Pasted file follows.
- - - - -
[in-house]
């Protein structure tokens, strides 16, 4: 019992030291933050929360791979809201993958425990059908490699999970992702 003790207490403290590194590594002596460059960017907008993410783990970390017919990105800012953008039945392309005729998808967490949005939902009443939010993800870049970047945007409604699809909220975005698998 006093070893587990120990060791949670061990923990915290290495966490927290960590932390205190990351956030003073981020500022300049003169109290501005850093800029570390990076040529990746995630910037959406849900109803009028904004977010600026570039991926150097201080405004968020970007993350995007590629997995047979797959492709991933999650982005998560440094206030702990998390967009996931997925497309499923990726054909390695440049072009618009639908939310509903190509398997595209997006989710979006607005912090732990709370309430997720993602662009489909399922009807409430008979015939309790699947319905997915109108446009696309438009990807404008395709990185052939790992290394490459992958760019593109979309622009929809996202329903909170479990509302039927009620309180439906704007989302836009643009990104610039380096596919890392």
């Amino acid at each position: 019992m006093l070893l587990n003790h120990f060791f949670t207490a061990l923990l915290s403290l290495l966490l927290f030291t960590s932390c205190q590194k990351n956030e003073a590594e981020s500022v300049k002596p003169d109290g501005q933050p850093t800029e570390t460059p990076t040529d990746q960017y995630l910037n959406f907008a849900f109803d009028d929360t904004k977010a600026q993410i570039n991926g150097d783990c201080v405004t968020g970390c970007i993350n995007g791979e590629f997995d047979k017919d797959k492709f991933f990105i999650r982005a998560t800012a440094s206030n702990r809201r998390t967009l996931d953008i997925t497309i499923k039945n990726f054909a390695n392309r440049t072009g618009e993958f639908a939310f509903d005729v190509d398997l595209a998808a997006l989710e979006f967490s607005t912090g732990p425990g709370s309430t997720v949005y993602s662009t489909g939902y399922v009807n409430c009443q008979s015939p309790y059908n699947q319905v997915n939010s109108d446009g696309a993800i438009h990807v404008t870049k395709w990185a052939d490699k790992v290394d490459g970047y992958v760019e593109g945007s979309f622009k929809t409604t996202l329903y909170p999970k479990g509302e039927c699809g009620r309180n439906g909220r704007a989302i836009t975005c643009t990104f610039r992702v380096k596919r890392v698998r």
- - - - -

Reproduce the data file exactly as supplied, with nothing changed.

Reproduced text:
[in-house]
């Protein structure tokens, strides 16, 4: 019992030291933050929360791979809201993958425990059908490699999970992702 003790207490403290590194590594002596460059960017907008993410783990970390017919990105800012953008039945392309005729998808967490949005939902009443939010993800870049970047945007409604699809909220975005698998 006093070893587990120990060791949670061990923990915290290495966490927290960590932390205190990351956030003073981020500022300049003169109290501005850093800029570390990076040529990746995630910037959406849900109803009028904004977010600026570039991926150097201080405004968020970007993350995007590629997995047979797959492709991933999650982005998560440094206030702990998390967009996931997925497309499923990726054909390695440049072009618009639908939310509903190509398997595209997006989710979006607005912090732990709370309430997720993602662009489909399922009807409430008979015939309790699947319905997915109108446009696309438009990807404008395709990185052939790992290394490459992958760019593109979309622009929809996202329903909170479990509302039927009620309180439906704007989302836009643009990104610039380096596919890392």
């Amino acid at each position: 019992m006093l070893l587990n003790h120990f060791f949670t207490a061990l923990l915290s403290l290495l966490l927290f030291t960590s932390c205190q590194k990351n956030e003073a590594e981020s500022v300049k002596p003169d109290g501005q933050p850093t800029e570390t460059p990076t040529d990746q960017y995630l910037n959406f907008a849900f109803d009028d929360t904004k977010a600026q993410i570039n991926g150097d783990c201080v405004t968020g970390c970007i993350n995007g791979e590629f997995d047979k017919d797959k492709f991933f990105i999650r982005a998560t800012a440094s206030n702990r809201r998390t967009l996931d953008i997925t497309i499923k039945n990726f054909a390695n392309r440049t072009g618009e993958f639908a939310f509903d005729v190509d398997l595209a998808a997006l989710e979006f967490s607005t912090g732990p425990g709370s309430t997720v949005y993602s662009t489909g939902y399922v009807n409430c009443q008979s015939p309790y059908n699947q319905v997915n939010s109108d446009g696309a993800i438009h990807v404008t870049k395709w990185a052939d490699k790992v290394d490459g970047y992958v760019e593109g945007s979309f622009k929809t409604t996202l329903y909170p999970k479990g509302e039927c699809g009620r309180n439906g909220r704007a989302i836009t975005c643009t990104f610039r992702v380096k596919r890392v698998r």